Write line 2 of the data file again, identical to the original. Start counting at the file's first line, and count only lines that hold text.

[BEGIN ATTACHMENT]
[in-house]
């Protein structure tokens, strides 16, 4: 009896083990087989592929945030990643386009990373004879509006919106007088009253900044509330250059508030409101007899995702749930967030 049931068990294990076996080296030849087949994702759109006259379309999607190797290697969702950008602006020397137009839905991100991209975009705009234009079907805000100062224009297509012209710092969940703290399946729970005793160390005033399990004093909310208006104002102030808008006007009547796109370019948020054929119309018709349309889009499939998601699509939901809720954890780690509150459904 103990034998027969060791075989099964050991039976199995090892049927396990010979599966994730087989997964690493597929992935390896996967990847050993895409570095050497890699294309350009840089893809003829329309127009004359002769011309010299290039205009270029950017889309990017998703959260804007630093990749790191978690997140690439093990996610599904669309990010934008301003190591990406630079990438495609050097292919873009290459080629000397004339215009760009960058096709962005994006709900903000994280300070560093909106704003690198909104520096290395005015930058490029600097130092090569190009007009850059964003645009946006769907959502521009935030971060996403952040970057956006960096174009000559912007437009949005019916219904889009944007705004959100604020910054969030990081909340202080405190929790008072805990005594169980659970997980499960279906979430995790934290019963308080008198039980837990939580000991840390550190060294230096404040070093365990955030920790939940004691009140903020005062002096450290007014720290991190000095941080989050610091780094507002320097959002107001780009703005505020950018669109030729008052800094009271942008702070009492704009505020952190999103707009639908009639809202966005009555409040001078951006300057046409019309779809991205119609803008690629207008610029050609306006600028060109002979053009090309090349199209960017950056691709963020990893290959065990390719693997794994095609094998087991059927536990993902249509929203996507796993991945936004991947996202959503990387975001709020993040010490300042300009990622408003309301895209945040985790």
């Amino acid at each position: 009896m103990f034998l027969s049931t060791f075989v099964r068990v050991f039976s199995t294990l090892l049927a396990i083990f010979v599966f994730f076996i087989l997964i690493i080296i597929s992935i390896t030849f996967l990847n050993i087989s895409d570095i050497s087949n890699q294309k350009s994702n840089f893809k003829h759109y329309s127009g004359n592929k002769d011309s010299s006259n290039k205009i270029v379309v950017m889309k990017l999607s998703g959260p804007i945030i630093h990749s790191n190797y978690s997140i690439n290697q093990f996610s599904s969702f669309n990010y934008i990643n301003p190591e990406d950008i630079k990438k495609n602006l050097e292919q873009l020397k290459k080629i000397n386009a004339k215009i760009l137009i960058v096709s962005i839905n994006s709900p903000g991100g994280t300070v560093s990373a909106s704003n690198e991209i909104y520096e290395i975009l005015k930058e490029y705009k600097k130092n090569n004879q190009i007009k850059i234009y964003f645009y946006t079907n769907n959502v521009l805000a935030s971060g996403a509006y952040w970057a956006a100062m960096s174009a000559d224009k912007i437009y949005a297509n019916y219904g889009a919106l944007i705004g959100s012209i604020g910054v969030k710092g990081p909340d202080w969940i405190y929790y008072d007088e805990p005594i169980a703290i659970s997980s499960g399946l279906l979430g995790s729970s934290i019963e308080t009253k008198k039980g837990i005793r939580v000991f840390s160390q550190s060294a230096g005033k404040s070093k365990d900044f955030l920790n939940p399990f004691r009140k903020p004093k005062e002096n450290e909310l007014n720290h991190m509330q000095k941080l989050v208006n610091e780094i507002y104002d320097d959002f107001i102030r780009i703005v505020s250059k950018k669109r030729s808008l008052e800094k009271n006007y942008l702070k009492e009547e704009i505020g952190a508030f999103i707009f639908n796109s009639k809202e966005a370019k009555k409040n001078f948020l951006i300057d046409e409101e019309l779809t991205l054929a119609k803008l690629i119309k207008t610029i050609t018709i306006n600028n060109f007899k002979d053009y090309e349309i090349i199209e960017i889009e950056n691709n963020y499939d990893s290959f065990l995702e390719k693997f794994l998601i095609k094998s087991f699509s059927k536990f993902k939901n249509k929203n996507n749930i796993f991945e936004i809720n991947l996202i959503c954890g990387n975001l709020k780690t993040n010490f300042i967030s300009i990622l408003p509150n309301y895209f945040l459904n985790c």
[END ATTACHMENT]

């Protein structure tokens, strides 16, 4: 009896083990087989592929945030990643386009990373004879509006919106007088009253900044509330250059508030409101007899995702749930967030 049931068990294990076996080296030849087949994702759109006259379309999607190797290697969702950008602006020397137009839905991100991209975009705009234009079907805000100062224009297509012209710092969940703290399946729970005793160390005033399990004093909310208006104002102030808008006007009547796109370019948020054929119309018709349309889009499939998601699509939901809720954890780690509150459904 103990034998027969060791075989099964050991039976199995090892049927396990010979599966994730087989997964690493597929992935390896996967990847050993895409570095050497890699294309350009840089893809003829329309127009004359002769011309010299290039205009270029950017889309990017998703959260804007630093990749790191978690997140690439093990996610599904669309990010934008301003190591990406630079990438495609050097292919873009290459080629000397004339215009760009960058096709962005994006709900903000994280300070560093909106704003690198909104520096290395005015930058490029600097130092090569190009007009850059964003645009946006769907959502521009935030971060996403952040970057956006960096174009000559912007437009949005019916219904889009944007705004959100604020910054969030990081909340202080405190929790008072805990005594169980659970997980499960279906979430995790934290019963308080008198039980837990939580000991840390550190060294230096404040070093365990955030920790939940004691009140903020005062002096450290007014720290991190000095941080989050610091780094507002320097959002107001780009703005505020950018669109030729008052800094009271942008702070009492704009505020952190999103707009639908009639809202966005009555409040001078951006300057046409019309779809991205119609803008690629207008610029050609306006600028060109002979053009090309090349199209960017950056691709963020990893290959065990390719693997794994095609094998087991059927536990993902249509929203996507796993991945936004991947996202959503990387975001709020993040010490300042300009990622408003309301895209945040985790």